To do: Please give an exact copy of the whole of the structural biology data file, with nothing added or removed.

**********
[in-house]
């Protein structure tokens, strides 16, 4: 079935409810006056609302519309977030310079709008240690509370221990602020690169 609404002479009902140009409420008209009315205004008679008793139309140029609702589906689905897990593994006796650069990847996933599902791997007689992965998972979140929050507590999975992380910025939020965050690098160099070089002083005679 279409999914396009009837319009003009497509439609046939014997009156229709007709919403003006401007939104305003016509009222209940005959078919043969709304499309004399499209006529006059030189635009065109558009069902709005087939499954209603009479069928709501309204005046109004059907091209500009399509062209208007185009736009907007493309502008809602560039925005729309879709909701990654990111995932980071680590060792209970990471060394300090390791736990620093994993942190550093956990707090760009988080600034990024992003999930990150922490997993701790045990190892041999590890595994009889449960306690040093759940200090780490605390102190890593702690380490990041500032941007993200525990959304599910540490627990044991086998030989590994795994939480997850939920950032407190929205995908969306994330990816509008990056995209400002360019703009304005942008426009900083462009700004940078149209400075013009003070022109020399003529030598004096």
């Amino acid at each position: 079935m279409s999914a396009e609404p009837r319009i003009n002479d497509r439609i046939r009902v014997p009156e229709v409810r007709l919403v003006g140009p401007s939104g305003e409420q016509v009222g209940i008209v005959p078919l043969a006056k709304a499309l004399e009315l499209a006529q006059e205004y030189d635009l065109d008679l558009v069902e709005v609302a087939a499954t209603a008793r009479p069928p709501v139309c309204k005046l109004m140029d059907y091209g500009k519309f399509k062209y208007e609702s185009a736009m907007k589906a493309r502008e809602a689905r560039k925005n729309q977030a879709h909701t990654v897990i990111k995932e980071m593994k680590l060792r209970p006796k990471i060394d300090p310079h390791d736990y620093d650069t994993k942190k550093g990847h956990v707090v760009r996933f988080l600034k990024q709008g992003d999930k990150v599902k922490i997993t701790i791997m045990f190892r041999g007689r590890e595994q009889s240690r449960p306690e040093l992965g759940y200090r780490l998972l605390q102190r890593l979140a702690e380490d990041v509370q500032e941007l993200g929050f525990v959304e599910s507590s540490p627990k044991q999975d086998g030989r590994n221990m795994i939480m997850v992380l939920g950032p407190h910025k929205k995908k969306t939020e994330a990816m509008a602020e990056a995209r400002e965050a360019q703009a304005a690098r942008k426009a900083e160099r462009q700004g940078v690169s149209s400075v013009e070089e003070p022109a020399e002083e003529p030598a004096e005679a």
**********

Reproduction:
[in-house]
């Protein structure tokens, strides 16, 4: 079935409810006056609302519309977030310079709008240690509370221990602020690169 609404002479009902140009409420008209009315205004008679008793139309140029609702589906689905897990593994006796650069990847996933599902791997007689992965998972979140929050507590999975992380910025939020965050690098160099070089002083005679 279409999914396009009837319009003009497509439609046939014997009156229709007709919403003006401007939104305003016509009222209940005959078919043969709304499309004399499209006529006059030189635009065109558009069902709005087939499954209603009479069928709501309204005046109004059907091209500009399509062209208007185009736009907007493309502008809602560039925005729309879709909701990654990111995932980071680590060792209970990471060394300090390791736990620093994993942190550093956990707090760009988080600034990024992003999930990150922490997993701790045990190892041999590890595994009889449960306690040093759940200090780490605390102190890593702690380490990041500032941007993200525990959304599910540490627990044991086998030989590994795994939480997850939920950032407190929205995908969306994330990816509008990056995209400002360019703009304005942008426009900083462009700004940078149209400075013009003070022109020399003529030598004096």
């Amino acid at each position: 079935m279409s999914a396009e609404p009837r319009i003009n002479d497509r439609i046939r009902v014997p009156e229709v409810r007709l919403v003006g140009p401007s939104g305003e409420q016509v009222g209940i008209v005959p078919l043969a006056k709304a499309l004399e009315l499209a006529q006059e205004y030189d635009l065109d008679l558009v069902e709005v609302a087939a499954t209603a008793r009479p069928p709501v139309c309204k005046l109004m140029d059907y091209g500009k519309f399509k062209y208007e609702s185009a736009m907007k589906a493309r502008e809602a689905r560039k925005n729309q977030a879709h909701t990654v897990i990111k995932e980071m593994k680590l060792r209970p006796k990471i060394d300090p310079h390791d736990y620093d650069t994993k942190k550093g990847h956990v707090v760009r996933f988080l600034k990024q709008g992003d999930k990150v599902k922490i997993t701790i791997m045990f190892r041999g007689r590890e595994q009889s240690r449960p306690e040093l992965g759940y200090r780490l998972l605390q102190r890593l979140a702690e380490d990041v509370q500032e941007l993200g929050f525990v959304e599910s507590s540490p627990k044991q999975d086998g030989r590994n221990m795994i939480m997850v992380l939920g950032p407190h910025k929205k995908k969306t939020e994330a990816m509008a602020e990056a995209r400002e965050a360019q703009a304005a690098r942008k426009a900083e160099r462009q700004g940078v690169s149209s400075v013009e070089e003070p022109a020399e002083e003529p030598a004096e005679a």